also state senator josh becker. because the district might shift south. the wildcard might be someone like susan manheim, former san mateo police chief. also, policing in the nation. it is wide open. it depends on how the seat is drawn, but it also depends on the ability to go out there and do this job which can be very tiring. also, the prospect that looms is there's a chance the democrats could -- even talking about it privately -- likely will lose control of the house. the person replacing jackie speier is not going to have near the clout that she had. dan: let's turn to jackie speier who joins us live. thank you for coming on. >> great to be with you. having phil say something nice
about me is really phenomenal. dan: well, you are retiring. rep. speier: it is easier. dan: let me start with the timing of this. you've had a hall of fame career in public service, clearly. but, it must be, despite your desire to spend time with your family and be at home more, very difficult to leave the arena and leave so much work still unfinished. rep. speier: there's no question it is. i was on the house floor this afternoon talking with my colleagues and i felt like i was living through my funeral live. having them say such nice things. you don't expect to hear from your colleagues from time to time. certainly, but i will say -- i am not done with my voice being heard. i have a lot to say and contribute locally. i am just coming home. that is what this message is about. liz: you have been such an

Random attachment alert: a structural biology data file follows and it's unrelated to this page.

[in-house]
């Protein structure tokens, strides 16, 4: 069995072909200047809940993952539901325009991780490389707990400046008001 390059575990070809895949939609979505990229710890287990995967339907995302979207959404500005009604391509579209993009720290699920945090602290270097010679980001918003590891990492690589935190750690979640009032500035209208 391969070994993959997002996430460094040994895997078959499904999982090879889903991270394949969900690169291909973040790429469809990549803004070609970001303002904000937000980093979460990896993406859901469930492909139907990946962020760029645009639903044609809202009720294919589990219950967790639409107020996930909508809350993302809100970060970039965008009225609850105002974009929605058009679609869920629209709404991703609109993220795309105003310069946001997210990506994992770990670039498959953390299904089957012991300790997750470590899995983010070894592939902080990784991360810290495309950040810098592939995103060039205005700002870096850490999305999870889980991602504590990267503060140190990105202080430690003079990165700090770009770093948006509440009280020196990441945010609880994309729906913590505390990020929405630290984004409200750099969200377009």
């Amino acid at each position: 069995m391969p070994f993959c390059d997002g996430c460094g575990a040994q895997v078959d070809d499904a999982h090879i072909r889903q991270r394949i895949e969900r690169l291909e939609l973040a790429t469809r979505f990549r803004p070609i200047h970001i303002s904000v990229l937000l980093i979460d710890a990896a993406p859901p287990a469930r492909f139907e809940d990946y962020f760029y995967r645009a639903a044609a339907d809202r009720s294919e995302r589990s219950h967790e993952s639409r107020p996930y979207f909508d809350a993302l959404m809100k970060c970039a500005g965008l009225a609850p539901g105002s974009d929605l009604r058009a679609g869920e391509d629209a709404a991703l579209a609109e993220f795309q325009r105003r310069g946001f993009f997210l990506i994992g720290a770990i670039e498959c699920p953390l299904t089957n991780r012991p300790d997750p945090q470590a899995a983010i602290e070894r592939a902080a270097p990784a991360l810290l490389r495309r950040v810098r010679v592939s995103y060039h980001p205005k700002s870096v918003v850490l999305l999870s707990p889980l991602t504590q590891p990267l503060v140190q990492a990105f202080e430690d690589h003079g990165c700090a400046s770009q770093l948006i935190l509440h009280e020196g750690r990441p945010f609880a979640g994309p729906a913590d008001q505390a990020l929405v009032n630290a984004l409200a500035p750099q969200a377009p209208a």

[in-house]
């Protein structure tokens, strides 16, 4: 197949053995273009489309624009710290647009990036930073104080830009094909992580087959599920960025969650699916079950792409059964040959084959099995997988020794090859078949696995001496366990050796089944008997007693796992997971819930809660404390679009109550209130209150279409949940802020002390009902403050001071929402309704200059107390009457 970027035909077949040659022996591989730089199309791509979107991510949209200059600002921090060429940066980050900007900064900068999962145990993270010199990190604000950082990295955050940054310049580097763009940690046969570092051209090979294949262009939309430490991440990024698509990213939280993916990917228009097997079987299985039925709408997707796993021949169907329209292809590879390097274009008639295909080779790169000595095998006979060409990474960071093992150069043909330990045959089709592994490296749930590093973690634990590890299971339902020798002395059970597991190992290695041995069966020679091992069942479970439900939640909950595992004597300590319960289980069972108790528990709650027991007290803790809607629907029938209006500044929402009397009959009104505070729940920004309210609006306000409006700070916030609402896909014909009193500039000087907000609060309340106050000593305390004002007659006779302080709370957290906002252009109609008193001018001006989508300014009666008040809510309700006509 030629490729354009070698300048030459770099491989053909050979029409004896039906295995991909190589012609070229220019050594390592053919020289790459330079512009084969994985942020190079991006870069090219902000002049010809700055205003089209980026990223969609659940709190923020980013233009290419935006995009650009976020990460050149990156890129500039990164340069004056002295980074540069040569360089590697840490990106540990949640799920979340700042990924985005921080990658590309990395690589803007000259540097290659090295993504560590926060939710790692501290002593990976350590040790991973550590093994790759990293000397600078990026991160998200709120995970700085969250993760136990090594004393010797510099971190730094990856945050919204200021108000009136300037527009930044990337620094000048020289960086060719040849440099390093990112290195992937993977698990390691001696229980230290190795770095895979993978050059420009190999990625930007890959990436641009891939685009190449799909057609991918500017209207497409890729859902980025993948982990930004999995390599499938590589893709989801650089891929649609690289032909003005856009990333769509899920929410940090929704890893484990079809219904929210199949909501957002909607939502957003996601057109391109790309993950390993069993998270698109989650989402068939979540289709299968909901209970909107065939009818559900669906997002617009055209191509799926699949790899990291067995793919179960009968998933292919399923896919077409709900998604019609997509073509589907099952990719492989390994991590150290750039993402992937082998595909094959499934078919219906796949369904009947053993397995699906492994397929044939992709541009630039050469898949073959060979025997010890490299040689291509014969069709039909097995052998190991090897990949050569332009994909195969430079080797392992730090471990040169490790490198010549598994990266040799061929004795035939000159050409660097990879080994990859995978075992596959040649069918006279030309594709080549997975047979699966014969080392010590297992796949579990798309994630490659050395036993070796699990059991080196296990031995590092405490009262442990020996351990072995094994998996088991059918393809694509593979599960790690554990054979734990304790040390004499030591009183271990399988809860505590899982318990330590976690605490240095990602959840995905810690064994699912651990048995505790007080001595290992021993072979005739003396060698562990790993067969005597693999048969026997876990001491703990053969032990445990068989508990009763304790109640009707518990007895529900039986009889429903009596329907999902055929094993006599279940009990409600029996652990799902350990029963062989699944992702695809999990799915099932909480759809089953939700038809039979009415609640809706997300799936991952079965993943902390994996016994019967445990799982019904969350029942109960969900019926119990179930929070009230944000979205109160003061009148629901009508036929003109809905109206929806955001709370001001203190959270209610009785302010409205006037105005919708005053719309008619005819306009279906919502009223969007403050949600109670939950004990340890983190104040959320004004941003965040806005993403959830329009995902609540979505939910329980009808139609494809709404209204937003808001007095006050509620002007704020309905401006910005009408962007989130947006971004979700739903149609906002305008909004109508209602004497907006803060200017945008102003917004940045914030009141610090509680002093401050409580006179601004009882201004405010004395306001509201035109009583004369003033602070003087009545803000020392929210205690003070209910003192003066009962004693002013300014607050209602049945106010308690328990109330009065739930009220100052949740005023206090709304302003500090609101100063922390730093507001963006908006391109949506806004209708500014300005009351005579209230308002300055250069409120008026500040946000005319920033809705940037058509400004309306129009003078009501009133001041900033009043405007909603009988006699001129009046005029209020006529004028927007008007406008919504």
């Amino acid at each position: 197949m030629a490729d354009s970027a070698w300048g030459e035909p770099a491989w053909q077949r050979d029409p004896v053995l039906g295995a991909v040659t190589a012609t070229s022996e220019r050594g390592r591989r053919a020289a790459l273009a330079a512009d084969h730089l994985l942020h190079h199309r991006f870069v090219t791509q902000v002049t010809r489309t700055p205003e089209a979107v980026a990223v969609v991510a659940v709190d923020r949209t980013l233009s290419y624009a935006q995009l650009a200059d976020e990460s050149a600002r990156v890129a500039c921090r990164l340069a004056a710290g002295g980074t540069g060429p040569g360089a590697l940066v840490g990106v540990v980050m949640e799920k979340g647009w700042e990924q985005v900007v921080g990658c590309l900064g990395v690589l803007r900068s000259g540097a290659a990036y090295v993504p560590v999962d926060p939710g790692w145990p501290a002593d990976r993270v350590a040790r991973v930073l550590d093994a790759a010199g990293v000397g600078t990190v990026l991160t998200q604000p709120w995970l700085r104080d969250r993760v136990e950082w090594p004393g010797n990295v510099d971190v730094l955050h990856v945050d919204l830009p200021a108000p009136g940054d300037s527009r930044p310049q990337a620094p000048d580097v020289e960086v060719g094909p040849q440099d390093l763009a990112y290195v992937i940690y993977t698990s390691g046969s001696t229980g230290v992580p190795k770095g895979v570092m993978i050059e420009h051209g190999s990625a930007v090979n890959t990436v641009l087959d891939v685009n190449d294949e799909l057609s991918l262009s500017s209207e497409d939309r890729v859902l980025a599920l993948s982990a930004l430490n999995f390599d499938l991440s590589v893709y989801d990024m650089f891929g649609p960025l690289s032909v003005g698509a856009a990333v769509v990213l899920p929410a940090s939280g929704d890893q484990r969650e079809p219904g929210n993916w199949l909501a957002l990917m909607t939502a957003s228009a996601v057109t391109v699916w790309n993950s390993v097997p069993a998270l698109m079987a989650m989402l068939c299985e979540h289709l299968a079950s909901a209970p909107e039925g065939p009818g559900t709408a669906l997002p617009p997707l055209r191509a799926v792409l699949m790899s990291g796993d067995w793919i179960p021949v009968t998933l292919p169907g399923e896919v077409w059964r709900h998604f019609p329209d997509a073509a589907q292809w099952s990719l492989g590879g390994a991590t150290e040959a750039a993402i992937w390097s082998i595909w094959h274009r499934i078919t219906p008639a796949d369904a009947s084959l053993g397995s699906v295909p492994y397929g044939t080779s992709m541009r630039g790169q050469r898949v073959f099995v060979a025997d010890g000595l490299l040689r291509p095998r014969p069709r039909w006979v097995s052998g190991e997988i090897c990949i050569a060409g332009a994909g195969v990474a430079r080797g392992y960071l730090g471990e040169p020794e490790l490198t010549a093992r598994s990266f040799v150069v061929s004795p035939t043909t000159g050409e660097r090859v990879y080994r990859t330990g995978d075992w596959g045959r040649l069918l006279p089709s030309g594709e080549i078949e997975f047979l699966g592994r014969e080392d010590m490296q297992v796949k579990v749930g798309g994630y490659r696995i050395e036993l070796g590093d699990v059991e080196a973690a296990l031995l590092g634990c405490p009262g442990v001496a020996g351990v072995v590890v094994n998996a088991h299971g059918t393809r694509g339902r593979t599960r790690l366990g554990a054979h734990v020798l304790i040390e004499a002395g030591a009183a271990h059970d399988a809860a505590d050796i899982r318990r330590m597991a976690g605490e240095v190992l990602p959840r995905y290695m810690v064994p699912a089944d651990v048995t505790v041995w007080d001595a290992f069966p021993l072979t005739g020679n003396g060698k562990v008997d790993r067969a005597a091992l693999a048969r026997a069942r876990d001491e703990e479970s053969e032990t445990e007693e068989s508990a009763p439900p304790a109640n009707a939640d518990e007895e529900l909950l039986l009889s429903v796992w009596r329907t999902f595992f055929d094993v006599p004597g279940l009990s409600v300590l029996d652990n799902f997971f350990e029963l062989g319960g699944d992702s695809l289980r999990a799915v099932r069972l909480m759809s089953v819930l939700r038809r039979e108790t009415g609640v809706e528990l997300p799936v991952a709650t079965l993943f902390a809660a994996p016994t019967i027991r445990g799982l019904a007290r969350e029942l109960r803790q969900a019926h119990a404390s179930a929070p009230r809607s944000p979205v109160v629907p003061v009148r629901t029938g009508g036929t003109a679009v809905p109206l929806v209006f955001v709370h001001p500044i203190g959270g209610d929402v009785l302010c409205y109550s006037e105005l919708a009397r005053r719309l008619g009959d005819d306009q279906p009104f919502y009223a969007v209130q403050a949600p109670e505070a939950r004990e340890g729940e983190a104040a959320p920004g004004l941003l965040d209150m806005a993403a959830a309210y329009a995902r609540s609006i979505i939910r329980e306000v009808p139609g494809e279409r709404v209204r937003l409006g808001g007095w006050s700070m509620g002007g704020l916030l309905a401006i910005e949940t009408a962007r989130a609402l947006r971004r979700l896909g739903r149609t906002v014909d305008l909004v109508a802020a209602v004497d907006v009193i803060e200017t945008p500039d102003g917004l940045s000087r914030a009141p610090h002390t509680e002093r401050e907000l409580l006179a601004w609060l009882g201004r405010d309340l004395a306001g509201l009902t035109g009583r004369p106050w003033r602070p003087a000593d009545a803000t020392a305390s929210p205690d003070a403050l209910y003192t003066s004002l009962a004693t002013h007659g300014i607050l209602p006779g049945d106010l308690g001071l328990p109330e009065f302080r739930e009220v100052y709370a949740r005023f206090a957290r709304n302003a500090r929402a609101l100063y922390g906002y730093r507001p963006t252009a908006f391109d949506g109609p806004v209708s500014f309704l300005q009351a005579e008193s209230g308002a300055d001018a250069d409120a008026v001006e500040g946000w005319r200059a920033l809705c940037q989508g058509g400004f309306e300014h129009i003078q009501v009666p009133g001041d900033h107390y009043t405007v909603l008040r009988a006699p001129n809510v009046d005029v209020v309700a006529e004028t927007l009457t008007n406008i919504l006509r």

inspiration to women in particular. i'm thinking of your work with metoo and combating sexual assault in the military. when you think back on your decades in public service, what legislation are you most proud of? what do you hope your legacy is? rep. speier: that is hard to answer. i would say certainly the work i have done around women's issues are a key component. the state legislature, i had a series of bills that focused on child support enforcement and making sure court ordered child support was actually being paid. we went after the noncustodial parent who was a deadbeat. billions of dollars were returned to families because of that. phil had mentioned the high-speed, the baby bullet we were able to get $127 million and the financial privacy law that took four years to get passed in the state legislator but finally got passed and